- Share the Knowledge, Situational Awareness and Pre-planning inf
ormation with other agencies (resources) you may call upon to support escalating or multiple alarm events.
Again, response and operations at these types of structures demands that pre-fire plan considerations, dialog, discussions, communications and what ever else is appropriate to you organization is identified and disseminated BEFORE an alarm response occurs. Take advantage of pre-gaming and table top a target occupancy, to increase preparedness and reduce risk potential.
- Conduct periodic command and company level inspections and walk-through’s
- Update the plans as conditions change
- Share the information with other agencies (resources) you may call upon to support escalating or multiple alarm events.
Knowledge and Situational Awareness
- Understand, explore, research and obtain ALL the necessary information on the structure(s) undergoing construction, alterations, deconstruction, demolition and renovations
- Conduct periodic command and company level inspections and walk-through’s
- Communicate the observations, findings, conditions and considerations.
- What ever you identify- COMMUNICATE this throughout the organization.
Share the information with other agencies (resources) you may call upon to support escalating or multiple alarm events.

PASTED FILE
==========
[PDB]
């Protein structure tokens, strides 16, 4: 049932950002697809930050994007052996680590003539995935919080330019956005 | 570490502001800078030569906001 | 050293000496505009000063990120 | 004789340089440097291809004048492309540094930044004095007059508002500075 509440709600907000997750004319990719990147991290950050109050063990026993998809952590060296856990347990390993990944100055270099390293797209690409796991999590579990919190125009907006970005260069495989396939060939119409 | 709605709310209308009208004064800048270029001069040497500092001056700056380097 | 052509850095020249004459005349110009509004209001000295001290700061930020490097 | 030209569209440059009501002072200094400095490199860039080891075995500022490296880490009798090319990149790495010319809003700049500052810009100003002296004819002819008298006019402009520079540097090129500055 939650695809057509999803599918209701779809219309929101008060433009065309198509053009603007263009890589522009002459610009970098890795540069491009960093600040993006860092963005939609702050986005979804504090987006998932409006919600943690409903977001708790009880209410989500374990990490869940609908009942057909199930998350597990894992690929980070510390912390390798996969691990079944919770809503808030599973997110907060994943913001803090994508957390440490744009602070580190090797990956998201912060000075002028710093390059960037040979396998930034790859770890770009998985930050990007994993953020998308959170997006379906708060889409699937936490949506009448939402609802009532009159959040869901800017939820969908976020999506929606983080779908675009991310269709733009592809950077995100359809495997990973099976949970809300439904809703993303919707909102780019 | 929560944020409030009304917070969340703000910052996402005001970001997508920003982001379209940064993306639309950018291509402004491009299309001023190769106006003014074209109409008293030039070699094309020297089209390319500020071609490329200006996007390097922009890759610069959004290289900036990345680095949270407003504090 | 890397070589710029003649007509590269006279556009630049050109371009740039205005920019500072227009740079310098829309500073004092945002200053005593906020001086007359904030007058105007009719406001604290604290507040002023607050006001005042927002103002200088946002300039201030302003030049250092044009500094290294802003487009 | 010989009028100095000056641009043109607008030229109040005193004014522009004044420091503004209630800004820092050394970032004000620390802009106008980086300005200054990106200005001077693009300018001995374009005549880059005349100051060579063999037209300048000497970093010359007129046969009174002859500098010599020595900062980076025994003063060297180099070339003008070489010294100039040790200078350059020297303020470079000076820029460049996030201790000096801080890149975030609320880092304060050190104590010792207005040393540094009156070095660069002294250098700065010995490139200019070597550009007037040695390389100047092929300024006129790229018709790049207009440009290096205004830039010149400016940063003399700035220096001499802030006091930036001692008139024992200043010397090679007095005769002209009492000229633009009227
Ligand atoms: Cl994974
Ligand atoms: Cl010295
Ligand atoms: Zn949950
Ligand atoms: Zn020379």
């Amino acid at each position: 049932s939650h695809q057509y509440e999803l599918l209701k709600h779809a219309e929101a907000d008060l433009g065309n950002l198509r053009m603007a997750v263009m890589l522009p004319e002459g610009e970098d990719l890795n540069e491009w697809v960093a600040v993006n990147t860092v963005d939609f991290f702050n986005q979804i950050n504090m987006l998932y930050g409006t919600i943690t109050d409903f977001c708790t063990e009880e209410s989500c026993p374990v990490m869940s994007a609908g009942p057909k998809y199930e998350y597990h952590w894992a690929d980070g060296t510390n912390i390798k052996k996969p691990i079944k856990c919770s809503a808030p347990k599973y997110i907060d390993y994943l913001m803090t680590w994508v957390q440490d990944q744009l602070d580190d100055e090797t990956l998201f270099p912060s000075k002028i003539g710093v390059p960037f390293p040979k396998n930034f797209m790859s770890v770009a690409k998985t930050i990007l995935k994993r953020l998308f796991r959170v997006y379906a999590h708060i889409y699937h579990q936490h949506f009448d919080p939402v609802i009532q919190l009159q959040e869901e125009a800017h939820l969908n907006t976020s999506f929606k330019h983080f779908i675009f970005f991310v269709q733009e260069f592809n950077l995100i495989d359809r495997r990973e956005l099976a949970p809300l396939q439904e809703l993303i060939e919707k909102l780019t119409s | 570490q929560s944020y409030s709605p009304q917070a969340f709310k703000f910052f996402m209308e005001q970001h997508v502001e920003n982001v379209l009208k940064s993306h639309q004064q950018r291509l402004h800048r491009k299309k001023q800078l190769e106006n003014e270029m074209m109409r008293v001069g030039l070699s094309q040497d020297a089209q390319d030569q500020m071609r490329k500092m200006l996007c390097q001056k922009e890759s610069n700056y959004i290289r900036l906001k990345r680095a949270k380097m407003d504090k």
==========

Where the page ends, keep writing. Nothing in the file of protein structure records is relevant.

Special and Unique Conditions
- Identify and plan for the Special and Unique Conditions that may exclusive to you jurisdiction’s structure undergoing construction, alterations, deconstruction, demolition and renovations.
- Plan of the unexpected and have contingent plans in place.
The magnitude and complexity of an incident involving a structure undergoing construction, alterations, deconstruction, demolition and renovations will be directly proportional to the size of the building/construction site and corresponding age profile (vintage) of the existing building, if under renovation, and degree of construction. Operational deployment and the Incident Action Plan- IAP must be addressed during strategic and tactical incident management, risk profiling and pre-incident and on-scene intelligence, reconnaissance and planning considerations:
- Degree of exposed construction, systems, assemblies
- Degree of incomplete connections, systems, assemblies
- Transfer and integrity of structural dead loads and support systems